The storm that formed on Monday night had a pretty well defined MCV near Greensboro that lasted for about 2 hours, and maybe even longer (although it wasn't detectable by radar anymore). The animated GIF I took with GR Level 2 Analyst is a bit big, but a pretty cool animation. Click the image to enlarge it.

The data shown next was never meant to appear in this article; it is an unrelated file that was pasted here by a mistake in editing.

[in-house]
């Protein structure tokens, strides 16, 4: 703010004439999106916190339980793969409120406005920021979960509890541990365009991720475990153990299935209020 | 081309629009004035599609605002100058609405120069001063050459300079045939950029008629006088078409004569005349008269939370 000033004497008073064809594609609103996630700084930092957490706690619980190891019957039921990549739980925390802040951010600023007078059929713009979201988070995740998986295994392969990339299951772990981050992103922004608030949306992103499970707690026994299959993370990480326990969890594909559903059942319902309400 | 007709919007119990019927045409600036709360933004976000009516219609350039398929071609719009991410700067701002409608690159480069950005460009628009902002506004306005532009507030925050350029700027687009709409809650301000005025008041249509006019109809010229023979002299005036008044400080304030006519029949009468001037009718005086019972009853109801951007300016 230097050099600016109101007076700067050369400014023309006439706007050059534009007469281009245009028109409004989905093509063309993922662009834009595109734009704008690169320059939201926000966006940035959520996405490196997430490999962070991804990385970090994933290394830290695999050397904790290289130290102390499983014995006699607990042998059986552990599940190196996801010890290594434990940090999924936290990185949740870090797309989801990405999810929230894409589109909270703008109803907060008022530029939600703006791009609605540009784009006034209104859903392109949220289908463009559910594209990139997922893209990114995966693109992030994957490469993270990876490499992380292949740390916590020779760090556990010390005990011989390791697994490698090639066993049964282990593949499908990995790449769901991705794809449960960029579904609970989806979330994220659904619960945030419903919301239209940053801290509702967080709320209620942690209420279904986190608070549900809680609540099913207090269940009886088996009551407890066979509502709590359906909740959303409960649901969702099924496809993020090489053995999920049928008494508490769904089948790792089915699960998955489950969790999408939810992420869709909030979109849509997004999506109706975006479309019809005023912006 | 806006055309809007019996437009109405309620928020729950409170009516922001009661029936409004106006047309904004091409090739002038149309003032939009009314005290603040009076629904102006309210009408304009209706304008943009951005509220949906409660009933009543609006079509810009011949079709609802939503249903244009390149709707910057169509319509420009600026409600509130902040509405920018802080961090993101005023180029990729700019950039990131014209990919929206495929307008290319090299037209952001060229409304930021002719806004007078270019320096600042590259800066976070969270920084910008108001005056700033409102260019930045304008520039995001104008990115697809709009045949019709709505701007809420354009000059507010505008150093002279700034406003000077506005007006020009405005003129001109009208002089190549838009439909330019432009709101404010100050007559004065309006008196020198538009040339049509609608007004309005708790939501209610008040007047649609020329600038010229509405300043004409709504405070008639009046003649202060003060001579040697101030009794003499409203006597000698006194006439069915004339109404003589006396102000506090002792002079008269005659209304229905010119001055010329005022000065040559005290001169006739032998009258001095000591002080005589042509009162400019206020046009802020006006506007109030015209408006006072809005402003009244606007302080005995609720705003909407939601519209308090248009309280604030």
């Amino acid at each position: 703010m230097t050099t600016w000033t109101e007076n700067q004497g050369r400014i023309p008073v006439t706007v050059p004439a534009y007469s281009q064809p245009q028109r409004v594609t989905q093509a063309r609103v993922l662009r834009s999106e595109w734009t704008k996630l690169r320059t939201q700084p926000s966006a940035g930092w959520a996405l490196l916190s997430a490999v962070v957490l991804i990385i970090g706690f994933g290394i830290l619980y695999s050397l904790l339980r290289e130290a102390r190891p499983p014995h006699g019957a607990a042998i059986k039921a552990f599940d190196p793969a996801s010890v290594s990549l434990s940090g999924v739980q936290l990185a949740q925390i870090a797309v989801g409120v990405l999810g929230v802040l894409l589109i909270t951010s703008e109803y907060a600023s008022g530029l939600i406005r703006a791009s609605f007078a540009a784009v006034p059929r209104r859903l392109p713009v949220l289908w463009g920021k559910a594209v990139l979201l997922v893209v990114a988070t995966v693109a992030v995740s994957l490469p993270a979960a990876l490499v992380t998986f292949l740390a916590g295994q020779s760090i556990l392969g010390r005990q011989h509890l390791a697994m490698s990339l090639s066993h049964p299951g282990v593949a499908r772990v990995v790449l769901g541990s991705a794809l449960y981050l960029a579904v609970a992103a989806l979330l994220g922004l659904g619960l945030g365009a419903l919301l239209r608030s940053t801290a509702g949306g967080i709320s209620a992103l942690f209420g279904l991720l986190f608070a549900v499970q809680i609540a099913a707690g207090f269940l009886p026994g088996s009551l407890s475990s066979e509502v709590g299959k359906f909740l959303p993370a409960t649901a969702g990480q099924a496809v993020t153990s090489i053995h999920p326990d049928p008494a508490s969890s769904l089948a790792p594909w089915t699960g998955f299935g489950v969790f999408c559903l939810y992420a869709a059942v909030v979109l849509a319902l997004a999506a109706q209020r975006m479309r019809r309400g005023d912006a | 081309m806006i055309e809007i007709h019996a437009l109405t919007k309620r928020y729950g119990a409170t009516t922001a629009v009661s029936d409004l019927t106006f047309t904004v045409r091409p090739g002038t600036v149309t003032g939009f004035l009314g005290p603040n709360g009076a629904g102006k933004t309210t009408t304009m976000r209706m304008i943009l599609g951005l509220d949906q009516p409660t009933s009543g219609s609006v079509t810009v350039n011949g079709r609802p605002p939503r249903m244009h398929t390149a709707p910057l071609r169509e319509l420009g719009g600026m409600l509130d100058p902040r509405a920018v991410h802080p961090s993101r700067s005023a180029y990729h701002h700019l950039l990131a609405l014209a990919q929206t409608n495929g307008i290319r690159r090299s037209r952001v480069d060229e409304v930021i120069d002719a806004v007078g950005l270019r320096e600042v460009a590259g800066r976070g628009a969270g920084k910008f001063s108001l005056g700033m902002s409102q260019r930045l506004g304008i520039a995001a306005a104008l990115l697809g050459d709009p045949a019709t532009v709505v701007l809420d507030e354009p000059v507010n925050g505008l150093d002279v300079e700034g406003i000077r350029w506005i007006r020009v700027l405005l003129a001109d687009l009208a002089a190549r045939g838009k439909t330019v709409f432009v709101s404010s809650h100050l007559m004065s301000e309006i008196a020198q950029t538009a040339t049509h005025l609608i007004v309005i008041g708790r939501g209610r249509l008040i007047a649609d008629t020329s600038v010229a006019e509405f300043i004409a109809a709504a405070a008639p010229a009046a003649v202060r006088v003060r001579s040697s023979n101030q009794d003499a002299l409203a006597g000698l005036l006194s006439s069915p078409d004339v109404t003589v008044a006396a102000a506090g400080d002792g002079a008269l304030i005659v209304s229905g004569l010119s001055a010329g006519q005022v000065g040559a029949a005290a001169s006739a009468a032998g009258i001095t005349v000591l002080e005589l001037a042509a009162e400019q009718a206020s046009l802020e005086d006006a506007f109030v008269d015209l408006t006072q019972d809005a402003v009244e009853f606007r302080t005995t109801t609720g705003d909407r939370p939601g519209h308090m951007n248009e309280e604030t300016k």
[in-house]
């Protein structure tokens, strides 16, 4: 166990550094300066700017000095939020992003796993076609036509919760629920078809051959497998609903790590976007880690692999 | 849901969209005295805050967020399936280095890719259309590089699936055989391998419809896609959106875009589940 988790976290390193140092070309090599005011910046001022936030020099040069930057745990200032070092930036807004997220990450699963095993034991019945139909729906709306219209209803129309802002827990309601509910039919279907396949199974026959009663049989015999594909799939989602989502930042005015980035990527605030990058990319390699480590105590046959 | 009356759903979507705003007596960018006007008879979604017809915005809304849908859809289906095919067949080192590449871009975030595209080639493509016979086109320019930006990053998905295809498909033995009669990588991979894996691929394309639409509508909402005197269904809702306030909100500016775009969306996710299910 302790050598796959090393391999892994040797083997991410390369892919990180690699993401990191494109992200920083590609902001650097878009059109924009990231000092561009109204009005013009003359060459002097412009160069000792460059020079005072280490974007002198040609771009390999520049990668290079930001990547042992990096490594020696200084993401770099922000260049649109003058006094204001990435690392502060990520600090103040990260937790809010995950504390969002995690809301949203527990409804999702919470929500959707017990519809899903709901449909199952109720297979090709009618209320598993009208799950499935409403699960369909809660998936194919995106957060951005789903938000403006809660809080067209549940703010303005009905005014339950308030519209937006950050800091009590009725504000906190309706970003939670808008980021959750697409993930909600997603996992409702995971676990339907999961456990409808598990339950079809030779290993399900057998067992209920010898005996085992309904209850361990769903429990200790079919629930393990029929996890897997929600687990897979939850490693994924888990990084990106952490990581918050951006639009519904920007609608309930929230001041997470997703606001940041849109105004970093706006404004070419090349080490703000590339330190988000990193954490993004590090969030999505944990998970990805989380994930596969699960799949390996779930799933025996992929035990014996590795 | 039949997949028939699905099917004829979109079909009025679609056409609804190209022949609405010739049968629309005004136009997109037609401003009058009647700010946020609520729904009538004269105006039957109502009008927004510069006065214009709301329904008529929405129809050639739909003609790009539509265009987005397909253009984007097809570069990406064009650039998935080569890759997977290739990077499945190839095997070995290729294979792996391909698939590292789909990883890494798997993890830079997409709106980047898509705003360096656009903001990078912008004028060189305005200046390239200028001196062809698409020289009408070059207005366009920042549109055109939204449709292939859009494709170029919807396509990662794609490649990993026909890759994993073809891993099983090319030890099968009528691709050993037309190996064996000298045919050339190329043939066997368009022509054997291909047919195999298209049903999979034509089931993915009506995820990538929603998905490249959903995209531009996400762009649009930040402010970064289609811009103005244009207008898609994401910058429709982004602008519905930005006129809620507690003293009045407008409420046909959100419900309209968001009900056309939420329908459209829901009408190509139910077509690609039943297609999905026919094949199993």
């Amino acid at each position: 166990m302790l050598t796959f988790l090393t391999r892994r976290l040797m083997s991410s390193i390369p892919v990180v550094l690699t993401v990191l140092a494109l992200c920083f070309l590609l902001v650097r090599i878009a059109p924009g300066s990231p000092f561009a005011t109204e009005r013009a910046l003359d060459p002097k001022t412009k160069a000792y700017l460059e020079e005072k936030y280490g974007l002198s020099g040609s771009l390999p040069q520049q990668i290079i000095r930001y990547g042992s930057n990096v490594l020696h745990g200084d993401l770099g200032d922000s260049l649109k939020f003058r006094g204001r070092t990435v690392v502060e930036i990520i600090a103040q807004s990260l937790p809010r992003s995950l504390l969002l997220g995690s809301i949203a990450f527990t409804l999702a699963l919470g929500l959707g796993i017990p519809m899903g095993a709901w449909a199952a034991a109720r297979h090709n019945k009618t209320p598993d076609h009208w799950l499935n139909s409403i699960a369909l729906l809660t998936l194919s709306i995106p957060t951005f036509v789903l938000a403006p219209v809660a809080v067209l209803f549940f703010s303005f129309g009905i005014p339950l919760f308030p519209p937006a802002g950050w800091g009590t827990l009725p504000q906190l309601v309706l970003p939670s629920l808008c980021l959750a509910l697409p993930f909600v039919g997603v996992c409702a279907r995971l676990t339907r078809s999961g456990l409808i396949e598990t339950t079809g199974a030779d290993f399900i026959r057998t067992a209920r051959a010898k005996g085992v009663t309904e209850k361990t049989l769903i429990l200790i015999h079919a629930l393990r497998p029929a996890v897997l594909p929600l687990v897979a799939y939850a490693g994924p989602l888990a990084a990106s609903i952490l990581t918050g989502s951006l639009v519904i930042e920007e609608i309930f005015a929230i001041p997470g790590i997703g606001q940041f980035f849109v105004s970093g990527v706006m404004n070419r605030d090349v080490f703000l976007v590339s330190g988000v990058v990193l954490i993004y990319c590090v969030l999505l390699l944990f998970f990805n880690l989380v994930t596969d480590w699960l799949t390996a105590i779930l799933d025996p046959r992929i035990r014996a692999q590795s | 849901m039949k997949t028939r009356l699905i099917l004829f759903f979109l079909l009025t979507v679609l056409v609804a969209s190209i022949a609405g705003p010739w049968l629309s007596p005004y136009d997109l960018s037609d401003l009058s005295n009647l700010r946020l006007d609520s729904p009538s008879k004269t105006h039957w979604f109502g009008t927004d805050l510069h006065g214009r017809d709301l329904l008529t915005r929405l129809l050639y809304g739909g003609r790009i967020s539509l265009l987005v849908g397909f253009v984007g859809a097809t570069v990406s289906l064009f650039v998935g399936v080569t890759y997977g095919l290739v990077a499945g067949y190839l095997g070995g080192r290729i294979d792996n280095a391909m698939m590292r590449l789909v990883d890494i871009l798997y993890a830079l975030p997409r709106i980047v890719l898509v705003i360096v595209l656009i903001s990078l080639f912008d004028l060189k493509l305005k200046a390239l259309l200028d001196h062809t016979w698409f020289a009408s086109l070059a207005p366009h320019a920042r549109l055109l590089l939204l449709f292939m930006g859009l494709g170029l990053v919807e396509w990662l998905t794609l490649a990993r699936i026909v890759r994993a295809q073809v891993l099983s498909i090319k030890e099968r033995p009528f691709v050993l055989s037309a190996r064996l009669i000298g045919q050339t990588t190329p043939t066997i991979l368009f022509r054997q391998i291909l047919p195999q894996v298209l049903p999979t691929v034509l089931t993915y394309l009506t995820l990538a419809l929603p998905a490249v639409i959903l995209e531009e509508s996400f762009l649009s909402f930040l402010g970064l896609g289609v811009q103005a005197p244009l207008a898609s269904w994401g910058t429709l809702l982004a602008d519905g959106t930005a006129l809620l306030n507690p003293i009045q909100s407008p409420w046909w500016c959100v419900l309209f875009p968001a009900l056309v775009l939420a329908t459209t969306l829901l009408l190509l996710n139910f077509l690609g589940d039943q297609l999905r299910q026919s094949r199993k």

Update: Here's another MCV that formed in Oklahoma a few weeks back on April 30 2012. In this scenario, a strong supercell thunderstorm was embedded within a line of storms and was able to take on an incredible amount of rotation. As a result, the storm produced a strong tornado near Medford, OK that evening. This radar animation depicts wind velocities, which show wind moving towards and away from the radar. Green indicates wind moving towards the radar, and red indicates winds moving away from the radar. When you see intense green/red colors side-by-side like they are in the first few frames up near Medford, OK, that indicates strong rotation and a likely tornado. Notice that the rotation broadens as the animation advances, indicating that the rotation spreads out as an MCV over a wide area. Click to enlarge.